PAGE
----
For this purpose, the security agencies choose the SecurVoice application, which was developed by The Genesis Key, in cooperation with engineers from BlackBerry manufacturer Research In Motion (RIM). After the NSA did all the necessary tests and checking to make sure the software met federal standards like FIPS 140-2, the highly secured BlackBerry was delivered to the president somewhere in May or June 2009. He also gave up his old e-mail address and switched to a new one, which is kept secret.

Maybe we can see the new, secured BlackBerry in this picture below, where there are two BlackBerrys lying in front of Obama. The silver one seems to be the BlackBerry 8830, which he already used during the election campaign. The black one, probably a BlackBerry 8900, could then be the new secure one, as we can see the president using this one in later pictures:

President Barack Obama works with Jon Favreau, director of speechwriting, on the Normandy speech
aboard Air Force One enroute to Paris. In front of him are a black and a silver Blackberry.
(White House photo by Pete Souza, June 5, 2009 - click for a bigger picture!)

Detail from the picture above, showing the two BlackBerrys

The secure BlackBerry was not only issued to the president, but also to a small group of people with whom he likes to stay in close contact with. This because, as said, it's only possible to have secure communications if both ends are using the same device. This limited Obama's goal of keeping in touch with the outside world: encryption (still) means exclusion.

The number of people able to message and call the president is probably only between ten and twenty. Included are vice-president Biden, Obama's chief of staff and some of his top advisers, his press secretary, first lady Michelle Obama, a few other family members, and a small group of personal friends from Chicago.

The Genesis Key

The SecureVoice software for the presidential BlackBerry was developed for a small company called The Genesis Key, Inc., based in Washington DC. This company was founded in October 2008 by W. Steven Garrett, who took the name from an item used in the 1986 computer game The Legend of Zelda.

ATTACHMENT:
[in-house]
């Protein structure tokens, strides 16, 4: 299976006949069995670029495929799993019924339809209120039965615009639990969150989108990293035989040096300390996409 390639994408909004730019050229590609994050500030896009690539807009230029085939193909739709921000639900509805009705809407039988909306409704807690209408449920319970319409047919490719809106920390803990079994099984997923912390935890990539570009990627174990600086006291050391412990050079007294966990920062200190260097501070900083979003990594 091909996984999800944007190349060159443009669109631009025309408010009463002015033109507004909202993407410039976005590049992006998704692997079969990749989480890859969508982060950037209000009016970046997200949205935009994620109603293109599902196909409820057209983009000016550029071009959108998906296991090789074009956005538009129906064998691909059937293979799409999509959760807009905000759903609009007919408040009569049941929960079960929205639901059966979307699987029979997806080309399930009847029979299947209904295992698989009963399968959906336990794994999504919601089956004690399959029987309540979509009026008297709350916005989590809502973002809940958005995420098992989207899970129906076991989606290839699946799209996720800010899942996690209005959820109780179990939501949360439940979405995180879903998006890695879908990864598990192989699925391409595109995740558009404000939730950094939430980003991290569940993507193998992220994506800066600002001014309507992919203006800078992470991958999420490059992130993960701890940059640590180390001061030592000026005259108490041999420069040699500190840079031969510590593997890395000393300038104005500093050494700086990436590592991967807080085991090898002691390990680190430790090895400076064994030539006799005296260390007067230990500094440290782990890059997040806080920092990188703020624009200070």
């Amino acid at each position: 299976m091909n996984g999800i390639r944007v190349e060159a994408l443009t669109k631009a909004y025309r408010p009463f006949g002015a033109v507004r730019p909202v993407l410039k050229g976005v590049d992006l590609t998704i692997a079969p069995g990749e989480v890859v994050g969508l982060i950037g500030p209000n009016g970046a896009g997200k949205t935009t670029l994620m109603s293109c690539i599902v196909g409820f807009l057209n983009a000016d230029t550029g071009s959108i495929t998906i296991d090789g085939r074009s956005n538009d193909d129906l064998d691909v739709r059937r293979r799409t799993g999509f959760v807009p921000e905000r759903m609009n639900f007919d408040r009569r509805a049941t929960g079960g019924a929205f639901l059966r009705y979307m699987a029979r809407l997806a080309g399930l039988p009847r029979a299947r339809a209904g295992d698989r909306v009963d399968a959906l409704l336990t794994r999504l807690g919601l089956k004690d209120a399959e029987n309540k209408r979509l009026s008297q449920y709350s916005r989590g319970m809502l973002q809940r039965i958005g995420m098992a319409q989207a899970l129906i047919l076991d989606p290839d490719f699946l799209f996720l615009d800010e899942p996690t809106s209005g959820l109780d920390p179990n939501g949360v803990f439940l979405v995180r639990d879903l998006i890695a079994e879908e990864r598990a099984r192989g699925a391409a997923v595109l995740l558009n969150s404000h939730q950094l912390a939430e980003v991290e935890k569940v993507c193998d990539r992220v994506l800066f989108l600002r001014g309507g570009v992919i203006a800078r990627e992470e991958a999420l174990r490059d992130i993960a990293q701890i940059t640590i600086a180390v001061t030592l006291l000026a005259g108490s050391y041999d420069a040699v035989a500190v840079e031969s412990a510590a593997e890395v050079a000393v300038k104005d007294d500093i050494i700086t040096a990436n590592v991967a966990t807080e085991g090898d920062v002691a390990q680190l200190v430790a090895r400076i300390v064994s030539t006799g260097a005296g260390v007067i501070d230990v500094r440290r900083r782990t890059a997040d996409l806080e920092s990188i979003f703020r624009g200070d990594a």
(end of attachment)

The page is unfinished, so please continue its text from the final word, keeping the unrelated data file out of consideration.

The software was developed in the previous four years, apparantly for one of the projects of Steve I. Cooper, a former CIO (Chief Information Officer) for the White House, the Department of Homeland Security and the American Red Cross. He is now a member of the advisory board of SecurDigital, Inc., a firm founded in October 2009 by Bruce Magown and Steven Garrett to distribute the SecurVoice software applications.

Steven Garrett is a man with a quite surprising background. His Linked-In profiles show that he has been involved in a very wide range of businesess, like manufacturing plants (Fannies Fat free Cheesecakes and Fat Free Burger, providing microwave-ready cheeseburgers to military commissaries!) and marketing & sales (Lion Sportswear and Faded Glory Jeans). He also developed a highly secure appartment building, named Garrett Place. At his twitter account he describes himself as "Proven Rainmaker, Change Agent, Strategist, and Driving Force for Unprecedented, Exponential Growth in Revenues, Earnings, and Market Valuation".


The Genesis Key released the SecurVoice software in December 2008, claiming this to be the world's first completely secure voice and data encryption solution (SecurVoice should not be confused with Secure-Voice.com).

Allthough there were already a number of other hardware and software encryption solutions, the SecurVoice application should able to protect global voice connections between and within all types of cell, satellite, PBX, SDR and VOIP phones and phone systems. SecurVoice is 100% Java based, which should make it device- and carrier-independent and compatible with all legacy systems.

Each phone can be loaded with up to three levels of security, each one accessible through a separate icon and recognizable by a different ringtone. When dialing a number and this number has a cryptographic key associated with it, then the call is automatically placed as a secured call. If a phone number has no cryptographic key associated with it, then the cell phone operates normally and the call is placed unencrypted.

The SecurVoice software comes in two versions: